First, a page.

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A Paper Devoted to the Upbuilding of
VOL. 22, NO. 2.
Moore County and the Sandhill Territory
S('uthern Pines, North CaroHna. Friday, December 12, 1941.
TO CIVIL EFFORT
E. C. Stevens Named Civilian
Defense Director for Town;
Chiefs Attend Meeting
RED CROSS ROOM SPEEDS UP
Civilian authorities and populace
were placcd on the alert this week, as
the nation prepared to go "all-out” for
Mayor Duncan L. Matthews Wed
nesday night appointed Commission
er Eugene C. Stevens as director of
civilian defense for Southern Pines.
Meanwhile, other organizations were
Retting into full swing for civilian
activities. Red Cross headquarters
were swarmed wiHi volunteer work
ers, placing their efforts at the dis
posal of this organization. Air raid
ppotters, who functioned so well dur
ing the "fake'’ war of this and last
month, were cautioned to hold them
selves in readiness for the real thing.
At the Town Board meeting Wed
nesday, the members discussed ways
for carrying out plans of the Nation
al Civilian Defense Committee. Ap
pointment of Stevens to direct the
activities in town was first step.
Fire Chief L. V. O’Callaghan and
Police Chief Ed Newton went to Ral-
eigh yesterday, along with other sim
ilar officers in other towns of the
county, to take part In the discussion
there of proper protection of water
and light utillUes and guarding
against damaging fires or sabotage.
The Air Raid Warden system will
continue in Southern Pines under the
direction of John Howarth, who has
already informed his co-workers of
the imminence of a call to 24-hour
Further pUaa for organlzlnx com
plete clvlUan defence In Southern
Plnea were beinir worked out and are
expected to be put Into operation by
LOCAI. RKD CR‘»S GROUP
WORKING AT HIGH SPEED
With a brand new set of officers,
elected last week, the Southern Pines
branch of the American Red Cross
launched into a wartime activity this
New officers are Mrs. Lee Clarke,
chairman; Mrs. Almet Jenks, vice-
chairman, and Mrs. George London,
eecretary-treasurer. Miss Pauline Mil
ler is in charge of the Junior Red
Cross: Mrs. Reid Heily In charge of
sewing and Mrs. M. G. Nichols in
charge of knitting.
While many new volunteers have
appeared for work this week, Mrs.
Clarke stated that the new progran.
makes It urgent that all who can re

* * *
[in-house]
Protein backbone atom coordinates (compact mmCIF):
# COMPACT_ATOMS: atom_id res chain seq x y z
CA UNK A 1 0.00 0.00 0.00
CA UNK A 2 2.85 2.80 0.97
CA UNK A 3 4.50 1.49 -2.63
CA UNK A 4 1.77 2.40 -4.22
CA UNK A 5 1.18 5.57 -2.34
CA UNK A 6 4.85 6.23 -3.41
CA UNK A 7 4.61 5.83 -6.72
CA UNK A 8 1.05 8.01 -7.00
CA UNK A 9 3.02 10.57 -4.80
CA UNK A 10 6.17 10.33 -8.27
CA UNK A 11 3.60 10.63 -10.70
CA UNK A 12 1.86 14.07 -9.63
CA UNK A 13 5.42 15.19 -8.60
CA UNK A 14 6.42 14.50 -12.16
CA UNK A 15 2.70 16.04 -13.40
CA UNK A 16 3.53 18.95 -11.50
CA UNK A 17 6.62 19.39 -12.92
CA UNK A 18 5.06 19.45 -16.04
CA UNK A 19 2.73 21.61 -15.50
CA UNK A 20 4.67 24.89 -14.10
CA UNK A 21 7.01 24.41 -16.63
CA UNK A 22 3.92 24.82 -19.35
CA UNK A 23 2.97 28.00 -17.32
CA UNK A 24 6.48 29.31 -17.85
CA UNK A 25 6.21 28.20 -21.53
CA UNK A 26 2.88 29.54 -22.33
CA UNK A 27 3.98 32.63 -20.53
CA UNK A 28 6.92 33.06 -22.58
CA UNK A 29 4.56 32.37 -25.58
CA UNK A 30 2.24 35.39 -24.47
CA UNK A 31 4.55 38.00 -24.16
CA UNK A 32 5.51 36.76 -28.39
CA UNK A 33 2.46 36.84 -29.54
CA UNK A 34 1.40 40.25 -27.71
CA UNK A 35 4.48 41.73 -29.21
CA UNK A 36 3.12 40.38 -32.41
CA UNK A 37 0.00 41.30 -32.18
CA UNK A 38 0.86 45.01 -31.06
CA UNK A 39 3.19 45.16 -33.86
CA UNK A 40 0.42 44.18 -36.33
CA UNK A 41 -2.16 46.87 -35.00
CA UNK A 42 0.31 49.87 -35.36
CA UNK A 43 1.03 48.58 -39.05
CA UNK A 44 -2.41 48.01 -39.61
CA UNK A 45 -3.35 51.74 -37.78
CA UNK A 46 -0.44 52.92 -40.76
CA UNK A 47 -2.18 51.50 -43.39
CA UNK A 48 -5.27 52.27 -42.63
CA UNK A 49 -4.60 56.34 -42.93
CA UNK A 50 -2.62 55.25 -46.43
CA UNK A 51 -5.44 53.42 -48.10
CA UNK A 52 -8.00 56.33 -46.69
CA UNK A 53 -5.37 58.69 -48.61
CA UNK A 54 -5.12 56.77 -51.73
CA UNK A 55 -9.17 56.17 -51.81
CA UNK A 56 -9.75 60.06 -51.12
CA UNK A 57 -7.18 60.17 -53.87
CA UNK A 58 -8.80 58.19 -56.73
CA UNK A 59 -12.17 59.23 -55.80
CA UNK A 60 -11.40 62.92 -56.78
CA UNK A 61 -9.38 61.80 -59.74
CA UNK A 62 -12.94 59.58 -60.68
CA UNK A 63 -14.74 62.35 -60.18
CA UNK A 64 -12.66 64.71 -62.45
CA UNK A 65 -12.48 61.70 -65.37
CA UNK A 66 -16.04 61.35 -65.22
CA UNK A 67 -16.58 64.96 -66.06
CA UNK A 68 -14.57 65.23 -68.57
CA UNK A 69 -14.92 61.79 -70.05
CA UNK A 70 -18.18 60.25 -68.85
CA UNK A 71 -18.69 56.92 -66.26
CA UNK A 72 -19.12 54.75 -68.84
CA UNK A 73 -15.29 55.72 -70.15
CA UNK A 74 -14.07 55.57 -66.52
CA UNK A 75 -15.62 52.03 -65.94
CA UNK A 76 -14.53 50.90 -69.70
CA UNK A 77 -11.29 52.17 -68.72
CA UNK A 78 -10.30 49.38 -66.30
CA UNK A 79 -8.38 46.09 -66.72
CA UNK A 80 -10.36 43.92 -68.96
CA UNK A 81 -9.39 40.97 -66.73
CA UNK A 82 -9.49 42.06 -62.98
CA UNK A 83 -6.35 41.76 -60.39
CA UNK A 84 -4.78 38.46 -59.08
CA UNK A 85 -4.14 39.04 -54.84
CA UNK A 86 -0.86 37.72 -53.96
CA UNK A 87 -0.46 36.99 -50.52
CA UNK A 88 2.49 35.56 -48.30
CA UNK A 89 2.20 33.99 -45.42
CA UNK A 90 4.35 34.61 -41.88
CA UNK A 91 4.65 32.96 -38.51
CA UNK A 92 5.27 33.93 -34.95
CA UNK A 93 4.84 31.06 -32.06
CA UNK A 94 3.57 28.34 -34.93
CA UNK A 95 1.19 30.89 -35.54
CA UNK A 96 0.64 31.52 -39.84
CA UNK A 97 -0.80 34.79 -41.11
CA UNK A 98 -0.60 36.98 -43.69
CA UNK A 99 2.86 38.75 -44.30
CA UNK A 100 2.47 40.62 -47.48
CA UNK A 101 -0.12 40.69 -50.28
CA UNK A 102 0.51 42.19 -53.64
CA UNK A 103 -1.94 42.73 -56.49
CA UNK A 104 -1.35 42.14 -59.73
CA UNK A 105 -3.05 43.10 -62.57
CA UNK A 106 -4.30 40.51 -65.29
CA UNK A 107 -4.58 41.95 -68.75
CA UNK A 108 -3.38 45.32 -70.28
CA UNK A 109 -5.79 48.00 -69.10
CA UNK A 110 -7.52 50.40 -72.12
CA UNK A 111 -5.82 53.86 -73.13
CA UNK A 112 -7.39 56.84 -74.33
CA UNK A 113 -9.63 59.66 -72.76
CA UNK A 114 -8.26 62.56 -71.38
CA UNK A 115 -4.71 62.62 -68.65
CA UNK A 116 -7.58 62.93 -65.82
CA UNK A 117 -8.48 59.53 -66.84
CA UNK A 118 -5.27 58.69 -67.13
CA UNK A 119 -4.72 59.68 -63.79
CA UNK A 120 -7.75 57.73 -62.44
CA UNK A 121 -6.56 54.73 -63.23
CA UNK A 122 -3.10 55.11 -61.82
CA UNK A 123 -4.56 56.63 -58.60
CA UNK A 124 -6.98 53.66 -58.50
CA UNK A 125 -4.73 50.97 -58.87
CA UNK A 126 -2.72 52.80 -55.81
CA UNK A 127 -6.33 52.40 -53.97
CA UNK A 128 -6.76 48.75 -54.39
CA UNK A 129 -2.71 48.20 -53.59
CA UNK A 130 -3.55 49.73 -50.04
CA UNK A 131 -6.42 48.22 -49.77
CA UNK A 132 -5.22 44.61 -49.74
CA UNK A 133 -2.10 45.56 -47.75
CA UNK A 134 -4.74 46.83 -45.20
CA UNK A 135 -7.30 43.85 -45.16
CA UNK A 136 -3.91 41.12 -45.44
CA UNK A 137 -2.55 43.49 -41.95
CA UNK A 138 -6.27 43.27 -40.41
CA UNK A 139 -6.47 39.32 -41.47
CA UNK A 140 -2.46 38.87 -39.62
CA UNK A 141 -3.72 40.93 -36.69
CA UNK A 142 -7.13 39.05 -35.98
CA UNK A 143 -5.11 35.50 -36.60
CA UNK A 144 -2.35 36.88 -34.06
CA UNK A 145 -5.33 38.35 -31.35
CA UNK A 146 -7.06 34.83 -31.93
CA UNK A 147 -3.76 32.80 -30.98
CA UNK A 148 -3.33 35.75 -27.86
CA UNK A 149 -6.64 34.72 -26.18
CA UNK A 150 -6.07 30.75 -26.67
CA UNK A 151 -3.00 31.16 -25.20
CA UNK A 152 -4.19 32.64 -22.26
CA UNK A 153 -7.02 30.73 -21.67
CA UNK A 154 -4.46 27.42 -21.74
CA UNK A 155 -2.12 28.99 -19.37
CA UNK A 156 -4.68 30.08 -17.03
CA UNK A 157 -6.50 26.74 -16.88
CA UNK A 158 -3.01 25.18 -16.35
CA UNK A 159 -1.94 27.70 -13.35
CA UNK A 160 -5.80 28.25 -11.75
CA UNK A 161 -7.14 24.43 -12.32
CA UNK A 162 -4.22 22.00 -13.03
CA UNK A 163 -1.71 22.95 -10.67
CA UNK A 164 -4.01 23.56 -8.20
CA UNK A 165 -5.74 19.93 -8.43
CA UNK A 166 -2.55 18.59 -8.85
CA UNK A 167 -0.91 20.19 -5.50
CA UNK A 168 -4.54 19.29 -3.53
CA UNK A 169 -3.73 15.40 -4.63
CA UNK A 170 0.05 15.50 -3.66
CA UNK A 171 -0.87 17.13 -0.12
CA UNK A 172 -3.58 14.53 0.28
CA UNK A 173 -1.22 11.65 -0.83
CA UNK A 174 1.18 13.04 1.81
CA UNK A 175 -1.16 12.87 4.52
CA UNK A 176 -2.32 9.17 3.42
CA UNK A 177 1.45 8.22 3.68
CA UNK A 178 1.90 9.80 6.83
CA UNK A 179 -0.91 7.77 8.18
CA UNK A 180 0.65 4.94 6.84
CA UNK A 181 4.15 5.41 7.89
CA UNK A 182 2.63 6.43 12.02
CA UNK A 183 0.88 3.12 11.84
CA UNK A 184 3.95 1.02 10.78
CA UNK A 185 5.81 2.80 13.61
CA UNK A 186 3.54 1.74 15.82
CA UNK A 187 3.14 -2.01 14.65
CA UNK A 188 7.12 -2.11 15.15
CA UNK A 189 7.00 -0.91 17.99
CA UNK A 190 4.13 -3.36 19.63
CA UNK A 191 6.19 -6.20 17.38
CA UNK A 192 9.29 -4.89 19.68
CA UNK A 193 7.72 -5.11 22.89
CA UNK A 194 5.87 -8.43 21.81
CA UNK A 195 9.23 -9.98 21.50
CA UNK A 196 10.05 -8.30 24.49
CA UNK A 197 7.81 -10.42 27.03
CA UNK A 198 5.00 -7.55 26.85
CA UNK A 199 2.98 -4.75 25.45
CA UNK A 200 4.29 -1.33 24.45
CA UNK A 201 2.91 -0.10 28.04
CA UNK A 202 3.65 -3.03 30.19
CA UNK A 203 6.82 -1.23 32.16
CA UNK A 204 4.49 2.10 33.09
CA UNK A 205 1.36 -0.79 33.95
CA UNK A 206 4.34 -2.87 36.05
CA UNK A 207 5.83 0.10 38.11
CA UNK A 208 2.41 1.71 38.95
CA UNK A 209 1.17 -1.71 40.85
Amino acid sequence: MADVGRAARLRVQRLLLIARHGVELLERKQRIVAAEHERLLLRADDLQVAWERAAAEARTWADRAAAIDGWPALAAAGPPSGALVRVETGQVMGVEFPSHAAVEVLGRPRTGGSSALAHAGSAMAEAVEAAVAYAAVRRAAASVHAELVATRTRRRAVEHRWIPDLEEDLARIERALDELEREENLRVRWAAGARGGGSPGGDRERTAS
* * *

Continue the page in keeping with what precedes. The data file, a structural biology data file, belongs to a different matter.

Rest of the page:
port for work during open hours of
the workroom. These hours are from
10 to 12 a. m. and from 2 to 5 p. m.
every day except Sunday. The head
quarters are on the second floor of
the Strake Building on the comer of
E^t Broad street and Connecticut
Red Cross offlcials urged EUiy-
one with a sewing machine not in use
to loan It to the work room. More
chairs are needed as well as sewing
nick-nacks such as thimbles, needles,
button boxes, and other accessories.
Volunteers who lack confidence In
their ability to sew or knit or cut pat
terns will find com Detent Instructors.
Efforts are beiu^ made to get Into
operation soon work and training in
all branches of activities, including
first aid. Instruction, nursing, Red
Cross motor corps, sewing, knitting,
canteen work, and surgical dressing.
Shenck Takes Over
Norman M. Shenck arrived this
week from Evanston, III., to asaume
his duties as vice-president and gen
eral manager of the Central Caro
lina Telephone Company, succeeding
R. S. DuRant, whose resignation was
announced last week.
Mr. Shenck has been connected with
Cook Electric Company In E^ranston.
Mrs. Shenck and small daughter, Sar
ah, will .loin Mr. Sbenck later in the
month. They plan to occupy the San
born house on Pennsylvania avenue.
Display of ontstandlng news
paper photograpiw made daring
the past year will be open to the
pnbllc at the Highland Plnee Inn
lobbv beginning Friday and eon-
tin'iinr through Sunday.
Memben of The Oaroltnas News
Photographers asaoclatloa, which
meets here Snnda.v for election
of officers and annnal meeting,
have already sent in abont a doz
en excellent photographs, and
thesA wiO b« bnng for exhibit
over the week-end, said O. A.
Kinder, iooal nmdier of the